Moscow condemned the action as a "gross" violation of international law, according to the Interfax news agency. "Condemnation and deep anxiety are being expressed in Moscow, primarily in view of the fact that some of the participants in the humanitarian convoy were killed or injured," the Foreign Ministry said in a news release, according to Interfax.
Egyptian President Hosni Mubarak condemned Israel's use of force as "excessive and unjustified."
Former Prime Minister Tony Blair, an envoy to the Middle East on behalf of the so-called Quartet, a group of nations working toward peace in the region, called for a "full investigation" and said in a statement: "I repeat my view that we need a different and better way of helping the people of Gaza and avoiding the hardship and tragedy that is inherent in the present situation."
A number of nations, including Italy, France, Greece and Sweden, summoned their ambassadors to explain.
According to CNN Swedish affiliate TV4, 11 Swedes were among the activists aboard the ships. In addition, three members of Germany's Die Linke party were among those on the boat where nine people were killed, the party said Monday.
German Foreign Minister Guido Westerwelle called for a "thorough and transparent investigation" and called for border crossings to be opened to humanitarian aid convoys.
"I hope that the tragic events of last night will not make even more difficult the indirect talks between Israelis and Palestinians which have begun," he said. "We believe it vital that this process go forward."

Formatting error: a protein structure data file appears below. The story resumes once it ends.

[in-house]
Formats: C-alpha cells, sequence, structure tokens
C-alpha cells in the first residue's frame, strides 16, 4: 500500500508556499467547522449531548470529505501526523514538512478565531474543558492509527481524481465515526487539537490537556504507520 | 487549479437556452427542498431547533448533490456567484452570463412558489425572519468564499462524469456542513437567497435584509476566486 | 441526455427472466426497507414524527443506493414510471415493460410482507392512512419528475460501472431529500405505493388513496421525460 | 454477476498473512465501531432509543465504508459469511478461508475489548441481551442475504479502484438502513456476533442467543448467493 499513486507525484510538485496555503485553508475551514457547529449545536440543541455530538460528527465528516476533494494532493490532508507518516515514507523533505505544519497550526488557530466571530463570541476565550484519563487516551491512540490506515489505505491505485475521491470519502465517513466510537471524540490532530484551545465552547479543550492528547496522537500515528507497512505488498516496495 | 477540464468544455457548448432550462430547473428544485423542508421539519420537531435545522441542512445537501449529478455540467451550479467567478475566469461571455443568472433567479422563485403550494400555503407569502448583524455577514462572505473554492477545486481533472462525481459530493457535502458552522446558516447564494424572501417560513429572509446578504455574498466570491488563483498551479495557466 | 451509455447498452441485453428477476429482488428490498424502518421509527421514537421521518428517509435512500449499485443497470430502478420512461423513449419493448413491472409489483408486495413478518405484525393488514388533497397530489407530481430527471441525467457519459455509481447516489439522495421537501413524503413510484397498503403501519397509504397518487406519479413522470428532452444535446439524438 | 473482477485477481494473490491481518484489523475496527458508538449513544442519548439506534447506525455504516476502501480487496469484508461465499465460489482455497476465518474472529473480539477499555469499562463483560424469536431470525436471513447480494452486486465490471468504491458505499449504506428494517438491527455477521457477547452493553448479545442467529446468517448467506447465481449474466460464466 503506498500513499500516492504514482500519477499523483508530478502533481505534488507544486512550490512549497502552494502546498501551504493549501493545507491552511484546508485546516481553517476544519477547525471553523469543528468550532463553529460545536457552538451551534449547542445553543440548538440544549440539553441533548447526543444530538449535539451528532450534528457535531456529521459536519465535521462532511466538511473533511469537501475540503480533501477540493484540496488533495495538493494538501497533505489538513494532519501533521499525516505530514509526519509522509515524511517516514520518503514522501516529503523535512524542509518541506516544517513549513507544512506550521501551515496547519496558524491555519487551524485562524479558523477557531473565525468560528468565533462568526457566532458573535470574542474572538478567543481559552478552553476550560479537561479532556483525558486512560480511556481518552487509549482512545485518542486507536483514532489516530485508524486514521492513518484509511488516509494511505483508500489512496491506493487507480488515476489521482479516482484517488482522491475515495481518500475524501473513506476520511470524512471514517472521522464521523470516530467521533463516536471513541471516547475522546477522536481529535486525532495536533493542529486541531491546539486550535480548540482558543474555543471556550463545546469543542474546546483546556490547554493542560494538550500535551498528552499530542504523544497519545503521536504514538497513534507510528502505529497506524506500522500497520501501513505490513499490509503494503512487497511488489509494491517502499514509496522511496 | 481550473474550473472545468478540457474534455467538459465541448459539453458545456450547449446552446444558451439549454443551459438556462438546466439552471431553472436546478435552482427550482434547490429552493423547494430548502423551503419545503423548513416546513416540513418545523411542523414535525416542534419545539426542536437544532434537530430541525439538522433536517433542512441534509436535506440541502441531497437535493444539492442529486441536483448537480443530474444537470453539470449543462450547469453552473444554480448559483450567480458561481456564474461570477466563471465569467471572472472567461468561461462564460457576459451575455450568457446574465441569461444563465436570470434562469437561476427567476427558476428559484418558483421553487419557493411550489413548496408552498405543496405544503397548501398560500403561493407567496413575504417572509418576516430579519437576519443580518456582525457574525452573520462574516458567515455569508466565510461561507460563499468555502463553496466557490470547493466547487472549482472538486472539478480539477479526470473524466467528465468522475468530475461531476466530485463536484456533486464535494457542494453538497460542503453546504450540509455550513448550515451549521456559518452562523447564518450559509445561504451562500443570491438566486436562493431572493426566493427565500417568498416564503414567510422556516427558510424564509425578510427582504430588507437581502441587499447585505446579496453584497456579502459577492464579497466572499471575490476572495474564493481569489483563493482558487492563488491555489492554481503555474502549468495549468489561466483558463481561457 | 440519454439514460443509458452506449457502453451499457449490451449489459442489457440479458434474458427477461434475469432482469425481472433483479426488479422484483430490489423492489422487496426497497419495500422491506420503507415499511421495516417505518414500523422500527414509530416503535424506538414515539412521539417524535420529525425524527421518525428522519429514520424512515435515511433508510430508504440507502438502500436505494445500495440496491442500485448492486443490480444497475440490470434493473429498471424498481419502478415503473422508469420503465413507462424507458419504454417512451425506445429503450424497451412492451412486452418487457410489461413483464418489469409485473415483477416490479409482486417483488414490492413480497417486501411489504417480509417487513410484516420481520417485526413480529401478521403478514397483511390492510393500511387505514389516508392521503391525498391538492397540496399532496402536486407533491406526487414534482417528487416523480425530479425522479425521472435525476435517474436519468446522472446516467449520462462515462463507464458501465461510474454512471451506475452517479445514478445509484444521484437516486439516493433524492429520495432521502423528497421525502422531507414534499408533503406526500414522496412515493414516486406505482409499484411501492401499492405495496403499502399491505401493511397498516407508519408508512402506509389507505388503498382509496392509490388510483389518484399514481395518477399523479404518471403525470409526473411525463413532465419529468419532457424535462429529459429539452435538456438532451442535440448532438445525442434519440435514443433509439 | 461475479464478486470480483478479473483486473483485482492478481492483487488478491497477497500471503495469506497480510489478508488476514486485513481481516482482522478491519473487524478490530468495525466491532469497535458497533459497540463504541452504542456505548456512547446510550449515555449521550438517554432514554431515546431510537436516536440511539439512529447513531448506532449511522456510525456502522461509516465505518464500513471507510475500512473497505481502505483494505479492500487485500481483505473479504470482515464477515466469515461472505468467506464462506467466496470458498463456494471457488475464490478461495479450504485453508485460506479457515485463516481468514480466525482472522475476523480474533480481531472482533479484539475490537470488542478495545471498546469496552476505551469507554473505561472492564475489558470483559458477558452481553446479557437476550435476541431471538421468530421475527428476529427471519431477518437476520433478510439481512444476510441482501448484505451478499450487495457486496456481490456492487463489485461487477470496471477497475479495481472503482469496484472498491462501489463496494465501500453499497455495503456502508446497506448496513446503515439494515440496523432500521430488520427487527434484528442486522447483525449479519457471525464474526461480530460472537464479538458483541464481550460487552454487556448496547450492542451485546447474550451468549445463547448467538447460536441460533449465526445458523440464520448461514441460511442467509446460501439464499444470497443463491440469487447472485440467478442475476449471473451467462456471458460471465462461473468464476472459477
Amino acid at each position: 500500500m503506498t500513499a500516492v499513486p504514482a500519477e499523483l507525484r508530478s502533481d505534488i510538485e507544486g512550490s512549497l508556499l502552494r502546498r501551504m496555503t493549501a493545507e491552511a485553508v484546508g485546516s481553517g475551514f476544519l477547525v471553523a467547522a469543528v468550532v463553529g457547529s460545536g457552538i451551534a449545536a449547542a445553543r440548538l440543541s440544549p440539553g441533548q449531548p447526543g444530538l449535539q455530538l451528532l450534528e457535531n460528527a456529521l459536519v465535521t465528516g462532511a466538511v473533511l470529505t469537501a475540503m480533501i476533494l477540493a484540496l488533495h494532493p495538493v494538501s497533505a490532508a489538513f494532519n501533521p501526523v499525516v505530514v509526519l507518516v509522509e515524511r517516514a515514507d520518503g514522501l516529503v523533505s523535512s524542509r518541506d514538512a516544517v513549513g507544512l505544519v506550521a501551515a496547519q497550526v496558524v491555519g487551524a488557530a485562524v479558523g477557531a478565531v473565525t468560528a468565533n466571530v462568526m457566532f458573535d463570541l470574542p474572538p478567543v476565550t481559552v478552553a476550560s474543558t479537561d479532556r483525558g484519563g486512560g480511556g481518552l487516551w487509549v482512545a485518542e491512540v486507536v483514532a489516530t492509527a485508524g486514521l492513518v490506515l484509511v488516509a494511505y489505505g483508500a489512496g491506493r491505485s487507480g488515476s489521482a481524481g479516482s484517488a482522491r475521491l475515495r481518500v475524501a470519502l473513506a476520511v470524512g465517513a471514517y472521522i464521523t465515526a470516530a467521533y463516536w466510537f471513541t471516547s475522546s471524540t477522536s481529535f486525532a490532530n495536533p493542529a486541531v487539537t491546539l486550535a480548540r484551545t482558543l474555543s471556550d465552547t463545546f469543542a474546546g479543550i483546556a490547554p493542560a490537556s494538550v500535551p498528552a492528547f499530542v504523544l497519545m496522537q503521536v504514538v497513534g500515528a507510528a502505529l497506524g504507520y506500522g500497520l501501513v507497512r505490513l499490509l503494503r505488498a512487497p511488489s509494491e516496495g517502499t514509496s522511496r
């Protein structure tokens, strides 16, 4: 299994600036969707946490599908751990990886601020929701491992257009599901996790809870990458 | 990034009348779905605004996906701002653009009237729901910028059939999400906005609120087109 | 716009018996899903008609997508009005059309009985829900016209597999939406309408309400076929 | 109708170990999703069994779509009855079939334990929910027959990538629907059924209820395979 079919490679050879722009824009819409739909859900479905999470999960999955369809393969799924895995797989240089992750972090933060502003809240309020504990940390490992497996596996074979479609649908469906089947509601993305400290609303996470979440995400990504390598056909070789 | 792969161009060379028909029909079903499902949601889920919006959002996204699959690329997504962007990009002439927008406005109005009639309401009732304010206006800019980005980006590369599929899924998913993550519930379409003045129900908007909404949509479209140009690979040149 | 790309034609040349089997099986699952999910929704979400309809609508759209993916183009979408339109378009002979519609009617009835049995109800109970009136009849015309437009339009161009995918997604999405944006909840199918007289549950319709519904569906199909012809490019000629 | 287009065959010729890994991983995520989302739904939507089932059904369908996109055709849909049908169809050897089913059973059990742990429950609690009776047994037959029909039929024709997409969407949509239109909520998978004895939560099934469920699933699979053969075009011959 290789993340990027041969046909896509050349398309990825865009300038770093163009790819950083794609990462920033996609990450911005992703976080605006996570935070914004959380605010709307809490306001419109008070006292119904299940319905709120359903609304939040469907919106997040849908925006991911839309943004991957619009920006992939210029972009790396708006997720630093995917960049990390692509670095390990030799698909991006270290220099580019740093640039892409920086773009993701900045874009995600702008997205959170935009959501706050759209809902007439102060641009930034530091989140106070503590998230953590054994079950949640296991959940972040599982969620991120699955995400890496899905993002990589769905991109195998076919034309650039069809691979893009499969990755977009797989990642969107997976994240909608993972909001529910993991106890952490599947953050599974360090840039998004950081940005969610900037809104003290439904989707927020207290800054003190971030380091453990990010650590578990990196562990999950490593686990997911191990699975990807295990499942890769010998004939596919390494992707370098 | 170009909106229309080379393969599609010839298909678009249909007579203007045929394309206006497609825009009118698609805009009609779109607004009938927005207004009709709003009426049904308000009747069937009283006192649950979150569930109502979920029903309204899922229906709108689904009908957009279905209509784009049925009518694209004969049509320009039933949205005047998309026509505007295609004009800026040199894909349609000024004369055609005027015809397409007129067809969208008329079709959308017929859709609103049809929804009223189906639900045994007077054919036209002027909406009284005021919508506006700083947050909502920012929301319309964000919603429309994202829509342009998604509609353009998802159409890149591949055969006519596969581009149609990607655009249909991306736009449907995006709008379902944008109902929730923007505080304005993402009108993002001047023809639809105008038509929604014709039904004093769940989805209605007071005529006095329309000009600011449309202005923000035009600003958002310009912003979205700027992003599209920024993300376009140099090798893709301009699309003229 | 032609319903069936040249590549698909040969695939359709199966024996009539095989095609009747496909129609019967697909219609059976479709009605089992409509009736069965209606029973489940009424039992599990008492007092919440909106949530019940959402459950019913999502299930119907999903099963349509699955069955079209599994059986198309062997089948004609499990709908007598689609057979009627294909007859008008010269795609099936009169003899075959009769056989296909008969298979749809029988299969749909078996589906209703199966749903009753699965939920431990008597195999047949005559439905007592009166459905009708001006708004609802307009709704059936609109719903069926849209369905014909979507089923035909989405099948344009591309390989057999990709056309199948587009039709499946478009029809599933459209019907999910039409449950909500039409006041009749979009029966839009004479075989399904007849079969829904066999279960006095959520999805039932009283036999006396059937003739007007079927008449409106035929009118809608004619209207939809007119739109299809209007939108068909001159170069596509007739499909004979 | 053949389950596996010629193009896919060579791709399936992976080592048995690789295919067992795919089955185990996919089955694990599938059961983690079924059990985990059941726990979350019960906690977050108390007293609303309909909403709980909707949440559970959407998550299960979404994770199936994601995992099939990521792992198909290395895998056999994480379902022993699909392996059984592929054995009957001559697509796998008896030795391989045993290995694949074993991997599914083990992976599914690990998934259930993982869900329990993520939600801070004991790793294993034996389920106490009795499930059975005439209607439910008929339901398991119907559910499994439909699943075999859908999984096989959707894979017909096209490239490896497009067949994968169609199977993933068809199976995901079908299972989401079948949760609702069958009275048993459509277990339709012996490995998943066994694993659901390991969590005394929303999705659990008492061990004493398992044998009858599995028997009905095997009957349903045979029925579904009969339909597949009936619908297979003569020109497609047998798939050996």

Norway's Prime Minister Jens Stoltenberg said Norwegian citizens were aboard the convoy and called for an independent international inquiry "as soon as possible."
After meeting with the Israeli ambassador, the Greek Foreign Ministry said that the visit of the Israeli Joint Chiefs -- scheduled for Tuesday -- was being postponed, and that the Greek-Israeli military exercise that was in progress had been discontinued.
A Greek Foreign Affairs Ministry official could not say how many Greeks were aboard the six ships in the flotilla.
Turkey recalled its ambassador from Israel, canceled three planned military exercises with the Israeli military and called home its youth national football team, which had two games scheduled in Israel, said Deputy Prime Minister Bulent Arinc.
"This operation will leave a bloody stain on the history of humanity," he said. Protests occurred Monday outside the Israeli Embassy in Istanbul, Turkey.
Lebanese Prime Minister Saad Hariri predicted the raid would inflame the region.
"Lebanon strongly condemns this attack and calls on the international community, and specifically on the major countries which are supposed to be responsible about the peace process, to take action in order to stop this continuous violation of human rights, which is putting the international peace at risk," Hariri said.
Pakistan said it was concerned about the well-being and whereabouts of two journalists who were aboard the flotilla.
"The government of Pakistan strongly condemns the use of brazen force by Israel against a humanitarian mission that was embarked on delivering humanitarian aid to the Palestinian people in Gaza," the country's foreign ministry said.
"The killing of members of this humanitarian mission, which also included women, is brutal, inhuman and constitutes a flagrant violation of international law and norms."
In a statement on its website, the Kingdom of Bahrain said it "strongly condemns the Israeli navy's barbaric attack."
The Vatican said it was following the situation "with great attention and concern."
CNN's Jill Dougherty and Cal Perry contributed to this story.